Difference Between Technical and Off-Page SEO
Can search engine optimization make a dent in your business’ reach? Absolutely.
It’s the only way you can make yourself visible or easily accessible for the people searching for your services or products.
If you are not doing SEO, you are missing out on big things. After all, SEO is here to stay as long as people are using search engines to find stuff.
But, SEO is such a vast field that it’s difficult to understand without breaking it down into subcategories.
In this article, we are going to discuss the difference between on-page and technical SEO and the areas where both overlap.
On-page SEO and technical SEO work alongside to give your website an upward push in the Google search. You can also consider technical SEO as a part of on-page SEO. For the sake of clarity, we will discuss both separately.
Let’s dig into the details of on-page SEO first.
What is On-page SEO?
Because Google has around 90% market share in the search engine industry, we will take Google as our reference point when talking about search engines.
H1 and H2 Headings
One of the few important on-page SEO factors include wrapping your blog title in the H1 tag and the rest of the topics/headings in the H2 tag.
On-page SEO also requires that you put your keyword in the URL of your blog post and sprinkle it throughout your article as naturally as you can.
Google is now smart enough to recognize keyword stuffing, so you need to be smart too. A rough idea of keyword density for good on-page SEO is 4 per 2000 words.
External Linking for On-page SEO
Moreover, you need to link your content to other sources (Outbound links). This helps Google in recognizing that your content is relevant.
Image Alt Tag
Optimizing your blog images by including your keyword in alt tag so that Google knows what your page is about is an important on-page SEO factor as well.
Title and Meta Description
Your title and meta description also plays a vital role in making or breaking your on-page SEO. You want to include your keyword in the title and make it as attractive as possible. This ensures a high click- through rate. (Percentage of people clicking on your link).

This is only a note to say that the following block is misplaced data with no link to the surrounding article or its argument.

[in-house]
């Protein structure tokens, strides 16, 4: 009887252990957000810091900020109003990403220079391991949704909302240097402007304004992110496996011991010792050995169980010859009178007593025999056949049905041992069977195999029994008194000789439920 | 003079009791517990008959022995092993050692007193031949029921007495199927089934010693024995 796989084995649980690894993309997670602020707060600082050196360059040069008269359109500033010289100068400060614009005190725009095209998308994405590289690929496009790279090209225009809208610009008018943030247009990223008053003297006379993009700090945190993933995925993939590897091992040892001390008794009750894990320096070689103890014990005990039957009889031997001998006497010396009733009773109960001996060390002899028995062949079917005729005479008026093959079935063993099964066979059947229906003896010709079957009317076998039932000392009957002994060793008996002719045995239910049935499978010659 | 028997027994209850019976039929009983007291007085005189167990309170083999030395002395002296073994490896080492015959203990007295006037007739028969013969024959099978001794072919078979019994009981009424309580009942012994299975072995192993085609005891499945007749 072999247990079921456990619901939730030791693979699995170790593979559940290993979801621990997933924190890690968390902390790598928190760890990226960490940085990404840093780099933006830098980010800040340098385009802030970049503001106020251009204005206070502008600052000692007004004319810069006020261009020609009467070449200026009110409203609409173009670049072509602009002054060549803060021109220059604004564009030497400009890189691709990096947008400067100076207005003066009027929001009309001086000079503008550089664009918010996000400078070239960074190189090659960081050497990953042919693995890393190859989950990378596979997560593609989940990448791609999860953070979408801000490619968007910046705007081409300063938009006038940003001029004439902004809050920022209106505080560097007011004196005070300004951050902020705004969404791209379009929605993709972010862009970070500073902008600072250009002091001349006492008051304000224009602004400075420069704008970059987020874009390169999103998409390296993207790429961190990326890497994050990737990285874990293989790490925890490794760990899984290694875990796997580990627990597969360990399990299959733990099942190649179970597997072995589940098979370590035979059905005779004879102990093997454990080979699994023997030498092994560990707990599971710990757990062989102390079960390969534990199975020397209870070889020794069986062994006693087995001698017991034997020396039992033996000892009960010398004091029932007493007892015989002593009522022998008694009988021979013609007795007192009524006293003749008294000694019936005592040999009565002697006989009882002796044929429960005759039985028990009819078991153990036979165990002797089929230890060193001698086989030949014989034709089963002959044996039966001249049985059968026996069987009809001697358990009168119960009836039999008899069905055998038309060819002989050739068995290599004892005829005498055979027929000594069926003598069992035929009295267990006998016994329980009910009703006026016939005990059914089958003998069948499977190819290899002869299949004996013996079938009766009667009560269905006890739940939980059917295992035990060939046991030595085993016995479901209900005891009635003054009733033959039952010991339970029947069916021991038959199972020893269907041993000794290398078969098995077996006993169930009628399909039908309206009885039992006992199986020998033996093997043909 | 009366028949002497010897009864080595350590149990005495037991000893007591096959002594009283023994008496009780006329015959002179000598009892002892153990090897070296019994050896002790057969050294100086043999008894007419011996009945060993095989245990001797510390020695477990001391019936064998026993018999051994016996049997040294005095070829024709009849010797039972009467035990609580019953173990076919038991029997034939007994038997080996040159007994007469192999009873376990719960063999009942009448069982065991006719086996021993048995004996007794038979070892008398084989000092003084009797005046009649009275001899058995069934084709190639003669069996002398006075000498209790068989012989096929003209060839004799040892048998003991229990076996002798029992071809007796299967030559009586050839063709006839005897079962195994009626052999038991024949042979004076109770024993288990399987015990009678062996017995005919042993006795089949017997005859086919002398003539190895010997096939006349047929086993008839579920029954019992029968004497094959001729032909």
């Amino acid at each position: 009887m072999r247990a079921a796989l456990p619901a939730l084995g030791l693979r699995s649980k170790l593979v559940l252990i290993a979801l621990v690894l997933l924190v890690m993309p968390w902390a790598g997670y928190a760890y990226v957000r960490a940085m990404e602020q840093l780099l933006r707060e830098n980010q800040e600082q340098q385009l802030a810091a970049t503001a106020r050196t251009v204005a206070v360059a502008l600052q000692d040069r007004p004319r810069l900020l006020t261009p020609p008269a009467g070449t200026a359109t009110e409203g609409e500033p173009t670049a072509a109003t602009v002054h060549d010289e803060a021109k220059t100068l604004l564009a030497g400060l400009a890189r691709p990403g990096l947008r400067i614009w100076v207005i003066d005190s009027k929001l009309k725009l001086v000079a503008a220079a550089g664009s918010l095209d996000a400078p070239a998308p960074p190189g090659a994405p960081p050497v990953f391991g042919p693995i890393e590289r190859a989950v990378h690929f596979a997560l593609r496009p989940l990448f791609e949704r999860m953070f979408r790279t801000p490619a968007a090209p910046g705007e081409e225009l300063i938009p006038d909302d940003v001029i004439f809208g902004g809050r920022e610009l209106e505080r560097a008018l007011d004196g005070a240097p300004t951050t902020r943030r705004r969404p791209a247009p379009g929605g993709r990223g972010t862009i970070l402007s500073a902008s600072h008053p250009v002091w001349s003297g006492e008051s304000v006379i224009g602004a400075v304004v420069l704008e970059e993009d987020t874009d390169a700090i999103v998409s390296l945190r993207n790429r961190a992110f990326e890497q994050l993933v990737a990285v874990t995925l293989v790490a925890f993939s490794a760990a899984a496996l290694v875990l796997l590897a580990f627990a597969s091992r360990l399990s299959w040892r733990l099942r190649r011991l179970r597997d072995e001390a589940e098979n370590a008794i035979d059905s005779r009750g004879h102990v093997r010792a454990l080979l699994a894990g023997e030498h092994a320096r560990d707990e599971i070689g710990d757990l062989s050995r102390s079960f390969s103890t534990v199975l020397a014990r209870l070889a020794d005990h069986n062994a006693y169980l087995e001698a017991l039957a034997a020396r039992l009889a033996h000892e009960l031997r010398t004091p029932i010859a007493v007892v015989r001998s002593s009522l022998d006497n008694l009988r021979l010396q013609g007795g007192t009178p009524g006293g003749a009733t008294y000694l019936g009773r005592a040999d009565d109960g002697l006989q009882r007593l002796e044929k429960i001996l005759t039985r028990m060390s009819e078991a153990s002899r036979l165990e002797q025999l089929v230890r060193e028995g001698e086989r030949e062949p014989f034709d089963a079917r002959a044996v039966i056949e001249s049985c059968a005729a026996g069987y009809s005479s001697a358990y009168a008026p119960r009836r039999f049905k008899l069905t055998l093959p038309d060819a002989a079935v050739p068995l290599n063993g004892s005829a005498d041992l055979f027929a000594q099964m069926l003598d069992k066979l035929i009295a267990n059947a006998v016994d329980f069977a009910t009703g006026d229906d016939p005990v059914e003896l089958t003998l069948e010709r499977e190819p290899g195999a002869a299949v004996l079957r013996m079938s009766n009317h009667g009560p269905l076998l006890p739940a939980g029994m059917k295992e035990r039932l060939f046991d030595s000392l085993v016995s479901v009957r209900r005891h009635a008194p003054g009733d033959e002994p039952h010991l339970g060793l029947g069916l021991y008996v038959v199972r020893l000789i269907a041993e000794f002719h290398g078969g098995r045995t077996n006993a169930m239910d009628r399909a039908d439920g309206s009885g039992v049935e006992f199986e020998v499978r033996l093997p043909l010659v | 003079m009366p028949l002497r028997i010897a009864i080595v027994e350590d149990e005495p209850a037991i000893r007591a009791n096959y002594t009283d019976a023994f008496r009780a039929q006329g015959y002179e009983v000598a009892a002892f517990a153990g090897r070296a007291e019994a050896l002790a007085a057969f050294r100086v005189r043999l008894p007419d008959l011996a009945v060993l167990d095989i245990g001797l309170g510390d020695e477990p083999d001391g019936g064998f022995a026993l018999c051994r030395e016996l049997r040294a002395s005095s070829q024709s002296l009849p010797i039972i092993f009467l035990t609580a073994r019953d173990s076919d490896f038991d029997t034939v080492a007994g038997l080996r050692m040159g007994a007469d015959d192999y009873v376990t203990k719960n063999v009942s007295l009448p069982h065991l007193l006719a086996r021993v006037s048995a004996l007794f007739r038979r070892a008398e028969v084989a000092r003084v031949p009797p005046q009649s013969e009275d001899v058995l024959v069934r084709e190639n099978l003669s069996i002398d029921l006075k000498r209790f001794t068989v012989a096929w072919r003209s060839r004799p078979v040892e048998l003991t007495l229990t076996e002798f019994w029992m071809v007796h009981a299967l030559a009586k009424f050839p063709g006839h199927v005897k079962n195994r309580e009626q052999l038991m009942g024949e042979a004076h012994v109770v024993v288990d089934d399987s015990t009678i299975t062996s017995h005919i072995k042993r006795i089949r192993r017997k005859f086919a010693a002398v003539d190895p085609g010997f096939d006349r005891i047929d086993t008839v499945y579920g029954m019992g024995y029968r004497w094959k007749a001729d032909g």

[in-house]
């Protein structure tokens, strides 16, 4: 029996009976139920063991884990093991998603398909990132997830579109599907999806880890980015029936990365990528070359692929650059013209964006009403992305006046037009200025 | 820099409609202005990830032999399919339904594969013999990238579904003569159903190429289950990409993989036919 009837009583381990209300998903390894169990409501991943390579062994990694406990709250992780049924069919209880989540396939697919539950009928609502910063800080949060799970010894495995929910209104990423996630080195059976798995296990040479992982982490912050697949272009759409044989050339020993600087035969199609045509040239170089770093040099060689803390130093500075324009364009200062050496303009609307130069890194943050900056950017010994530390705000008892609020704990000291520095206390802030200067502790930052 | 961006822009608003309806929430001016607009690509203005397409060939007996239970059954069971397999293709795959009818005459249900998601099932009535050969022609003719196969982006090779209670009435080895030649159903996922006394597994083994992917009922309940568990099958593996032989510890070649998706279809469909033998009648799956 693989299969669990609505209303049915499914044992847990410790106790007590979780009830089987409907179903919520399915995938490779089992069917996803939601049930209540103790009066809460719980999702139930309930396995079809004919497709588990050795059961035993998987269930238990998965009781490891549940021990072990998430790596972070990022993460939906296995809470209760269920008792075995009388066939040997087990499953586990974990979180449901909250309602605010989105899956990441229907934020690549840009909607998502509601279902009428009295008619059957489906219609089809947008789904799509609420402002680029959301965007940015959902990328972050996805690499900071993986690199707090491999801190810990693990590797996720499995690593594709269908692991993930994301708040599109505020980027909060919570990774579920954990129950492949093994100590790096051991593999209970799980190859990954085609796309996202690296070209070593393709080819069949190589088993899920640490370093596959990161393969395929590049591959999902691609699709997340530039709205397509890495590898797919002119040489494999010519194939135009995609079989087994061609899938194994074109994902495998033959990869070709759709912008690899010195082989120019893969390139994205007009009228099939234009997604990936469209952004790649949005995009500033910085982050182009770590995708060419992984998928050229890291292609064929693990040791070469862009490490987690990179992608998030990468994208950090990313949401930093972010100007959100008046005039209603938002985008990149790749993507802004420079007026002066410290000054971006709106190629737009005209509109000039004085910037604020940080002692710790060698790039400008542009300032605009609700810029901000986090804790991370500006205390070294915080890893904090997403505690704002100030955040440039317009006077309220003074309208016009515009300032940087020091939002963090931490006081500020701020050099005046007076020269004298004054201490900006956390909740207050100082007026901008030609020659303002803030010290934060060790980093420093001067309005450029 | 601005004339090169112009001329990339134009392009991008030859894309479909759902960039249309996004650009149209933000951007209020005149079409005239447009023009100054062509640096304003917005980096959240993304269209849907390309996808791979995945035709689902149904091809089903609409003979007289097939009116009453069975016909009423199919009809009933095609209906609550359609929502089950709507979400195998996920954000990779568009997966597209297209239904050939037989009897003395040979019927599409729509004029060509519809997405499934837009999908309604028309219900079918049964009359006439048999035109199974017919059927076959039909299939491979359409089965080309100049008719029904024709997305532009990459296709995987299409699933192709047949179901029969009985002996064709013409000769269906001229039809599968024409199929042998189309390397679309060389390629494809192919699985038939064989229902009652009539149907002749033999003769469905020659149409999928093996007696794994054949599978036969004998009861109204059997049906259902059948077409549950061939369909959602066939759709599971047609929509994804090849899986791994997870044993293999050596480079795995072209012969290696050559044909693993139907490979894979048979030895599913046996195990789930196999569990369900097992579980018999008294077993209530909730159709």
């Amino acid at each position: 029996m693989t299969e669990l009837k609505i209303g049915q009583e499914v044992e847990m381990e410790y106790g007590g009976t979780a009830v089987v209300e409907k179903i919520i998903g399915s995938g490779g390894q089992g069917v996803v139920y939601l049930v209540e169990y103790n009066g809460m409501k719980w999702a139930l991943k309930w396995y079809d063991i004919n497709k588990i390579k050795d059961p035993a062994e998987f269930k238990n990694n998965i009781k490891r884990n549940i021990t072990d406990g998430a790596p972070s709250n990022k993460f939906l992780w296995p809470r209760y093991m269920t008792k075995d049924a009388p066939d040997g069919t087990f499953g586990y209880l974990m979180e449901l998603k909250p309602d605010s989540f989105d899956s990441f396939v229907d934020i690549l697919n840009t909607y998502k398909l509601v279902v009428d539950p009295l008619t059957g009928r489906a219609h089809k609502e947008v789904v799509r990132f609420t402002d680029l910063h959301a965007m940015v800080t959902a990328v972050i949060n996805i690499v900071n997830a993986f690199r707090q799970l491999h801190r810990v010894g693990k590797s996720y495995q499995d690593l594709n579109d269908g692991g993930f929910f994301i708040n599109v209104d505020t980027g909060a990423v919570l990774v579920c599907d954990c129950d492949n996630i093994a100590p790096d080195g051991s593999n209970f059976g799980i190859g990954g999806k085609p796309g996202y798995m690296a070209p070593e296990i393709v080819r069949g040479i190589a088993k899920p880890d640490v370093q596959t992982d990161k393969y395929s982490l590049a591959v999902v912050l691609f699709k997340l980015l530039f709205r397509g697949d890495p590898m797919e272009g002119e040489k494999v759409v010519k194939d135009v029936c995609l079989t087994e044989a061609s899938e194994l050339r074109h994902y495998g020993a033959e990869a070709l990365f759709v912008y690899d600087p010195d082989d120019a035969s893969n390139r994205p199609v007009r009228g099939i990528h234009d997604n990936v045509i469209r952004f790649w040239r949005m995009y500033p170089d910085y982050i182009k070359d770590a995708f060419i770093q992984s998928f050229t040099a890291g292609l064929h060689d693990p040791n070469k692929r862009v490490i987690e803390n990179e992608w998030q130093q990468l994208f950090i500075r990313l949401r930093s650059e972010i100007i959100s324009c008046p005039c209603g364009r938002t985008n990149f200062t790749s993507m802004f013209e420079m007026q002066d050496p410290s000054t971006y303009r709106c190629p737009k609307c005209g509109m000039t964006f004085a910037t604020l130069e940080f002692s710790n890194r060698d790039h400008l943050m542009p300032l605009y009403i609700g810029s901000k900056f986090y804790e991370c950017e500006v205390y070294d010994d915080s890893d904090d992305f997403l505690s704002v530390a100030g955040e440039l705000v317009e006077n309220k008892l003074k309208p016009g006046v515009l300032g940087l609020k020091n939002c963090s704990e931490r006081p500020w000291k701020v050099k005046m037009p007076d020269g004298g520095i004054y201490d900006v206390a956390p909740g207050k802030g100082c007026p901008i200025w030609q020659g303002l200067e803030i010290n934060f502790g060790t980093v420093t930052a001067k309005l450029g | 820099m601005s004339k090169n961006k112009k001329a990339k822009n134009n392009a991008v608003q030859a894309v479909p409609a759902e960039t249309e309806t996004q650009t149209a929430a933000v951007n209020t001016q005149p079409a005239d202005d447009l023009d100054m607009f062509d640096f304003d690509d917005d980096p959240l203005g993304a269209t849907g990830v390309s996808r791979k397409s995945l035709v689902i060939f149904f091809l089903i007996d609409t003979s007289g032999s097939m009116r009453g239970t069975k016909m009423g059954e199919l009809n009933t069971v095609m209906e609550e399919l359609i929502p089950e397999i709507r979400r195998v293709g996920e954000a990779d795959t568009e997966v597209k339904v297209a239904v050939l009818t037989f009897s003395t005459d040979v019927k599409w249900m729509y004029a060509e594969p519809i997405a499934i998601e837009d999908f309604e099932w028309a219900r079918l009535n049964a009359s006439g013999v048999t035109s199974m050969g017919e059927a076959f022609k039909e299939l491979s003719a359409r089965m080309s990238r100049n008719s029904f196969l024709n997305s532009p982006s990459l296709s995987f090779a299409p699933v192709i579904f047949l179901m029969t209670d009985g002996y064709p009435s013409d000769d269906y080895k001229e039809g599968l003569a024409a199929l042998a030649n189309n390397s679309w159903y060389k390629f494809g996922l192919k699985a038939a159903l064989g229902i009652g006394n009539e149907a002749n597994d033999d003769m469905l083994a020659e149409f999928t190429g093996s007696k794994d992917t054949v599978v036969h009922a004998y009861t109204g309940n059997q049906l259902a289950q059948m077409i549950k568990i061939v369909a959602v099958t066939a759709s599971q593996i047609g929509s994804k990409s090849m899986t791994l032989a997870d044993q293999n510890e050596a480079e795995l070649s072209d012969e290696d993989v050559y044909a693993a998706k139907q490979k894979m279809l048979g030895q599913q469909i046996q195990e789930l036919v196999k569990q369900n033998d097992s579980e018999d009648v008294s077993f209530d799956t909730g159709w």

Also, the meta description should convey what your blog post is about as short as possible. This is because Google only shows around 160 characters on the SERPs. If your meta description has what the user is looking for, chances are they will visit your website.
You need to provide the visitor with a lot of value. Adding detailed information about the topic helps boost the value of your content. Especially, when you are addressing the pain points of the visitors.
Your content needs to be different from what is available out there. Rewording other concepts that are out there for years won’t make your content unique.
You need to put something in front of your visitors. Tell a tip or suggest a new idea that can help them in achieving what they are looking for.
Website Speed and UX Signals
Your page speed is one of the major on-page SEO factors. This is also because it affects the UX signals like the dwell time and bounce rate.
What is Technical SEO?
Even if your on-page SEO game is up to the mark, if you are lacking in technical SEO, chances are your website won’t get ranked in Google.
In short, the easier it is for Google to find you, the better are your chances to get to the top of search results.
Google crawls, indexes, renders, and ranks your pages based on some factors, which we are going to discuss now.
Organized Website Structure
For effective crawl by Google’s robots, your website needs to be put in an organized form. Pages should link to each other (internal linking), which gives the crawlers paths to easily crawl. Webpages without internal links are termed as orphan pages and can be detrimental to your site’s crawl ability.
Submitting your website’s sitemap to Google Search Console helps it to crawl and index your website. After putting your URL’s in, you can also click on “inspect” to know why a page is not getting indexed.
Addressing Duplicate Content
Finding and removing duplicate content is important because it confuses Google as to which pages need indexing.
As a result, you might lose a lot of your search engine traffic. Siteliner crawls up to 250 pages and will tell you which pages you need to update.
A 404 page appears when a visitor visits a dead link on your website. Users don’t like it, neither does Google.
It’s normal to have 404 deadlinks on your site. But, you need a good redirection tool to direct Google on “non-dead” links.
Rank Math is an effective tool to set up your redirections if you are using WordPress.
Ensuring Safety with SSL Certificate
An SSL certificate on your domain means effective protection from a data breach. It’s a must-have these days because users tend to trust the sites that have a green tick mark before the address instead of a red cross.
Visitors always prefer a fast loading page over a slow one. To increase the speed of your webpages, you can reduce the page size, remove third-party scripts, and use fast Webhosting.
Difference between On-Page and Technical SEO
On-page SEO refers to everything you do “on the page” to optimize your content for better search engine ranking. Whereas, technical SEO is mainly helping Google crawl, index, and rank your website on search results.
Simply put, technical SEO is more bent towards improving your website’s visibility for search engines, while on-page SEO is optimizing your website content to drive more traffic.
While implementing all on-page and technical SEO factors may seem like a daunting task, once you understand the concepts, it becomes pretty easy.
Search engine optimization will be around as long as people are searching for information online. So, if you run a business or are an entrepreneur, you can’t ignore SEO.
Effective SEO strategy can bring lots of relevant traffic to your website, which is what every business needs to grow and prosper.